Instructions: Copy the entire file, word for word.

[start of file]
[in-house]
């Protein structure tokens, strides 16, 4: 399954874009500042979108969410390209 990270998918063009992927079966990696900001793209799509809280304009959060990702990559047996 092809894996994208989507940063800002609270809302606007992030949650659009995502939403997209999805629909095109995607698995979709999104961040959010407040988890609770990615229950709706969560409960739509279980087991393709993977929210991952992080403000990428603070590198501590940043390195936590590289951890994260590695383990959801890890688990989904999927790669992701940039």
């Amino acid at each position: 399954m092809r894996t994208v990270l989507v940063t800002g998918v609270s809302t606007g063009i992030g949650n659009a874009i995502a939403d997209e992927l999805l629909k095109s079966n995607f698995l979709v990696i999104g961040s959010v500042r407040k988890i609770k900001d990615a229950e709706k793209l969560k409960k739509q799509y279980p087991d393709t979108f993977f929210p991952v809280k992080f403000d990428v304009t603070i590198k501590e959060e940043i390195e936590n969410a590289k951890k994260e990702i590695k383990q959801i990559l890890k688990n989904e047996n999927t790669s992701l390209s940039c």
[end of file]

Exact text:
[in-house]
């Protein structure tokens, strides 16, 4: 399954874009500042979108969410390209 990270998918063009992927079966990696900001793209799509809280304009959060990702990559047996 092809894996994208989507940063800002609270809302606007992030949650659009995502939403997209999805629909095109995607698995979709999104961040959010407040988890609770990615229950709706969560409960739509279980087991393709993977929210991952992080403000990428603070590198501590940043390195936590590289951890994260590695383990959801890890688990989904999927790669992701940039």
């Amino acid at each position: 399954m092809r894996t994208v990270l989507v940063t800002g998918v609270s809302t606007g063009i992030g949650n659009a874009i995502a939403d997209e992927l999805l629909k095109s079966n995607f698995l979709v990696i999104g961040s959010v500042r407040k988890i609770k900001d990615a229950e709706k793209l969560k409960k739509q799509y279980p087991d393709t979108f993977f929210p991952v809280k992080f403000d990428v304009t603070i590198k501590e959060e940043i390195e936590n969410a590289k951890k994260e990702i590695k383990q959801i990559l890890k688990n989904e047996n999927t790669s992701l390209s940039c």